Book Review: Kathleen M. Brown’s Good Wives, Nasty Wenches, and Anxious Patriarchs

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September 7, 2012 by magpiemenina

I finished reading Kathleen M. Brown’s Good Wives, Nasty Wenches, and Anxious Patriarchs: Gender, Race, and Power in Colonial Virginia (Institute of Early American History and Culture, Williamsburg, VA. Chapel Hill: University of North Carolina Press, 1996) last week and finally got around to writing the review.

[As a side note, I realize that most book reviews are written regarding recently published works. However, I meander my way through published tomes based on whim and accessibility, which tends to make my reading path somewhat deranged. At any rate, the book shows up on a syllabus for a graduate class a friend of mine is taking, so I feel this one is justified.]

Why I read it: I’m learning about the area in which I currently reside. I’m also, as I mentioned previously, interning at a living history museum concerned with this time period, so it is good research for work.


Brown examines in painstaking detail the entangled relationships between gender, race, and class in colonial Virginia and the manner in which these categories were created, crystallized, and enshrined through the concomitant processes occurring in the other categories.

Initially, colonial Virginia offered women greater social power due to their relative scarcity, but that same scarcity created a desire among those controlling their labor to limit sexual access to indentured women with the interest of limiting labor lost. As Africans were first brought to work in the North American colonies, they were generally treated as indentured servants. Like English indentured servants, they worked a term of years before being released and given certain provisions, creating free African and Afro-Virginian families that intermingled with English and Anglo-Virginians economically, socially, and in marriage. Prior to Nathaniel Bacon’s rebellion in 1676, divisions occurred, and interactions were limited along, class lines, separating the poor and the elite planters, rather than on the basis of race.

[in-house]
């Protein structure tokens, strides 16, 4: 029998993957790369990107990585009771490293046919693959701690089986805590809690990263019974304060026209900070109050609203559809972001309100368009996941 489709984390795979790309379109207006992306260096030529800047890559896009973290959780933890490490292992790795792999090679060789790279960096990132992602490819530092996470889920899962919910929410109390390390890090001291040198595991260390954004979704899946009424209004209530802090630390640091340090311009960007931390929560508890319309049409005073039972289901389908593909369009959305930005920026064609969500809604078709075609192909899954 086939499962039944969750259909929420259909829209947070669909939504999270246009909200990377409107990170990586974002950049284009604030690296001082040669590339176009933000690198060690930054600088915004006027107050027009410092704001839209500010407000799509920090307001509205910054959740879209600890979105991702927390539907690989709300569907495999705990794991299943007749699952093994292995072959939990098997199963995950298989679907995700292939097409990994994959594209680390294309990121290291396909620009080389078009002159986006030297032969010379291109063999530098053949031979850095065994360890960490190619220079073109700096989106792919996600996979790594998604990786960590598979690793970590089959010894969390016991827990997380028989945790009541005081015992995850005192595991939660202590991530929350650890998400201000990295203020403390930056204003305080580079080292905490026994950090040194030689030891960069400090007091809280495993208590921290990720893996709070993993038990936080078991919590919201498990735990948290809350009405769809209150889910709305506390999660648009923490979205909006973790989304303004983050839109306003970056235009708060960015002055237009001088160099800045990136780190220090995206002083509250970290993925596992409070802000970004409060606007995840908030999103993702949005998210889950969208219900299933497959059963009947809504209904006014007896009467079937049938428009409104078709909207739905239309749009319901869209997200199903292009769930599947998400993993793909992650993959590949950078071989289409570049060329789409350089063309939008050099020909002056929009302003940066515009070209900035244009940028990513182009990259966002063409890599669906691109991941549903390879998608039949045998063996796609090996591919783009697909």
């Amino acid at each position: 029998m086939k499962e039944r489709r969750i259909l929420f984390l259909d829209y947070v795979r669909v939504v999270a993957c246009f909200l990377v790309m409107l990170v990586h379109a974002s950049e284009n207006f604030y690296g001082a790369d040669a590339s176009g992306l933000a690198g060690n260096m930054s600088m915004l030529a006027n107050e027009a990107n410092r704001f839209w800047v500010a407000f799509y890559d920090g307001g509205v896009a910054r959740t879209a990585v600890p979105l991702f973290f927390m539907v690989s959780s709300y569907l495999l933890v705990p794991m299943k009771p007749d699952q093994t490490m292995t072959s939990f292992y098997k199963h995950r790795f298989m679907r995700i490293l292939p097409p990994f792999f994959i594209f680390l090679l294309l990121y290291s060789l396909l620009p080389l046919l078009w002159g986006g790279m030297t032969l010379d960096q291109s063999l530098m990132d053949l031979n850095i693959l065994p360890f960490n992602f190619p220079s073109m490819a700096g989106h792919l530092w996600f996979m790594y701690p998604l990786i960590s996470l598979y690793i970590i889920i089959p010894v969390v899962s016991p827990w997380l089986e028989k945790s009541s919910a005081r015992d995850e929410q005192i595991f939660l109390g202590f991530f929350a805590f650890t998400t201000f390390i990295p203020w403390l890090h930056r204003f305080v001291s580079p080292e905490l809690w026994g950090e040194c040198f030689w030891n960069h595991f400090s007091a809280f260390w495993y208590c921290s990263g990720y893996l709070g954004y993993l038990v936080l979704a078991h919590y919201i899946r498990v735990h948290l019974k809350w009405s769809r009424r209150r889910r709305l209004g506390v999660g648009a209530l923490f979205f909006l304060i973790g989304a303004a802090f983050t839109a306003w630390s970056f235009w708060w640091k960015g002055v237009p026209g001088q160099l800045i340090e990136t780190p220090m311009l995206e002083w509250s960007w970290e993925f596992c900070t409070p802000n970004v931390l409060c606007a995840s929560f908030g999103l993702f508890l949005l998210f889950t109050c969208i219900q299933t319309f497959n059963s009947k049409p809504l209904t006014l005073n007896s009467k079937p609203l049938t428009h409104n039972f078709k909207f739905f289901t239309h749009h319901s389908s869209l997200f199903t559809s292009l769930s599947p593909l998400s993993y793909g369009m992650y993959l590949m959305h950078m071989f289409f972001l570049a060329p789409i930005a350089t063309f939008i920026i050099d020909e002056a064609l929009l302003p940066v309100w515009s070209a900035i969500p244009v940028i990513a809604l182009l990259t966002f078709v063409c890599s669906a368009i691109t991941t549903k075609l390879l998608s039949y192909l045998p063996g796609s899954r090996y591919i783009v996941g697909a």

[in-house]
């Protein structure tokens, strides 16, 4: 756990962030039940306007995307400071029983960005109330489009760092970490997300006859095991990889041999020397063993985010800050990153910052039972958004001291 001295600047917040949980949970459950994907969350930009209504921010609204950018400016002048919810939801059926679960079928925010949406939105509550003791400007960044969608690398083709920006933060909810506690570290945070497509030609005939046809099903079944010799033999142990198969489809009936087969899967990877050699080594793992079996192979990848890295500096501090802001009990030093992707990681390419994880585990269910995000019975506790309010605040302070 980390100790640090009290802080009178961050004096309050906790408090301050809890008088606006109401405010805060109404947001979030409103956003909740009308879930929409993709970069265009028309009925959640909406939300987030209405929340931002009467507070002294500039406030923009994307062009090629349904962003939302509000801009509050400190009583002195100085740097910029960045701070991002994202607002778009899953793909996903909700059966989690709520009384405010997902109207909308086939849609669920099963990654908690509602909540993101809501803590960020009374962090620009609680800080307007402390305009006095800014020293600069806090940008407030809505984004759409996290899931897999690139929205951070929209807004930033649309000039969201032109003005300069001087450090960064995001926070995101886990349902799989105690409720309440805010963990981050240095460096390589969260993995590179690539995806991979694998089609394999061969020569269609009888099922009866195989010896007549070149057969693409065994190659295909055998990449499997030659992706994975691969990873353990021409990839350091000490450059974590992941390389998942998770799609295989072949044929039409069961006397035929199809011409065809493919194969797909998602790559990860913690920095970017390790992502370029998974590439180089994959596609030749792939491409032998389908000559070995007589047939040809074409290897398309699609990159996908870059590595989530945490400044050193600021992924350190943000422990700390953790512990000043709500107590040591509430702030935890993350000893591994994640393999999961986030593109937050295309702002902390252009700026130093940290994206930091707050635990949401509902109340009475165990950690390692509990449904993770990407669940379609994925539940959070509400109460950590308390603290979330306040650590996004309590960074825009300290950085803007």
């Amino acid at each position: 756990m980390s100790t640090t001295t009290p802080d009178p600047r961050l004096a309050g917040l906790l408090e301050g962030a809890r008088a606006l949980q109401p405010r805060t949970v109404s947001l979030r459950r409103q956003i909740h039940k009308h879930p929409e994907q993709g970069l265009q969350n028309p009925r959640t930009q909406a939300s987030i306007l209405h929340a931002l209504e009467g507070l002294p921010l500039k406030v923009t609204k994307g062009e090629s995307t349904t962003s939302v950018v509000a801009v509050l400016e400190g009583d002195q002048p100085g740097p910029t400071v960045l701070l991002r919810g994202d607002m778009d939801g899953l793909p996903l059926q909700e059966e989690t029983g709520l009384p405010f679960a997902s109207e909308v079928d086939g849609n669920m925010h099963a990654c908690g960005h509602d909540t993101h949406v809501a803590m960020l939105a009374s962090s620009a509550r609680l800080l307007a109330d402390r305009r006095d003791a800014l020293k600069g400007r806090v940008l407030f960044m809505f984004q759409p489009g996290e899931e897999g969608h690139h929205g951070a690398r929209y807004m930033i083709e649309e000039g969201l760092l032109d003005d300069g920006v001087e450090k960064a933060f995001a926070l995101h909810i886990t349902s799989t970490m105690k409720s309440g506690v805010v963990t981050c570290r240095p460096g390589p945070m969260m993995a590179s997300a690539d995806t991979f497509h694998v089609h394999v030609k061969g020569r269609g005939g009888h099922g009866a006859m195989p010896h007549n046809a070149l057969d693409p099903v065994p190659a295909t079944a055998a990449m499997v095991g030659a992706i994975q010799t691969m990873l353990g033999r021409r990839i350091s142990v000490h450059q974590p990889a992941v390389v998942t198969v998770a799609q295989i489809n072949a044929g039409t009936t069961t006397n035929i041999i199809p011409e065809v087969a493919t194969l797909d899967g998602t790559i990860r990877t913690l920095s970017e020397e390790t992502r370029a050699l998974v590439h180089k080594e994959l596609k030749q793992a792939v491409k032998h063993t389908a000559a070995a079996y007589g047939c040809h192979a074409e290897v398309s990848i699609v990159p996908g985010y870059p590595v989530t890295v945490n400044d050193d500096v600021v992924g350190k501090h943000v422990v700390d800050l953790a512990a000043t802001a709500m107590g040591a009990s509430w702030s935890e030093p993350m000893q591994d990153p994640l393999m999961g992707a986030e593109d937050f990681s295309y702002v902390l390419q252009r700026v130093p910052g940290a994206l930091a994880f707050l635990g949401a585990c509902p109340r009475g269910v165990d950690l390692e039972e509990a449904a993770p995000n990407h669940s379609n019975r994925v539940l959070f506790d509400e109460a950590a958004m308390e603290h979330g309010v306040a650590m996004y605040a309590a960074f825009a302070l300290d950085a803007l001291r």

After Bacon’s Rebellion, the elite legislature began to enact legislation encouraging free English and Anglo-Virginians to identify with the planter elite rather than with the African, Afro-Virginians, or Virginia Indians who shared their lower economic place in society. To do so, these laws increasingly disenfranchised women by limiting their roles in court of law. Laws were also established that made skin color, rather than religion, the basis of protection under law. Prior to the Rebellion, Christianity assured equal treatment as well as protection against enslavement. After, white skin assumed that role in law. Other laws were passed that disenfranchised free Africans, Afro-Virginians, and Virginia Indians by prohibiting testimony in court, prohibiting sexual relations with whites (enforced only regarding white women or to prevent marriage), banning gun possession, and taxing non-white women’s work. This era also saw the establishment of the law mandating that children “follow the condition of the mother.”


Brown addresses these issues in great detail and much greater complexity than can be summarized, including the role of marriage and childbirth in defining race. She does remarkably well in forcing the complex, dialectic entanglements of gender, class, and race negotiation and concretization in colonial Virginia into a linear narrative. I stand in awe of the amount of research, considered thought, and careful development that went into this book. The work is informative and, though published in 1996, not yet out-dated and still in use in the academic classroom at the graduate level. I highly recommend this book for anyone interested in the history of race, class, or gender in colonial Virginia or the United States more broadly. It provides a strong foundation of understanding and a clear grasp of the complexity with which these issues were and are intertwined.


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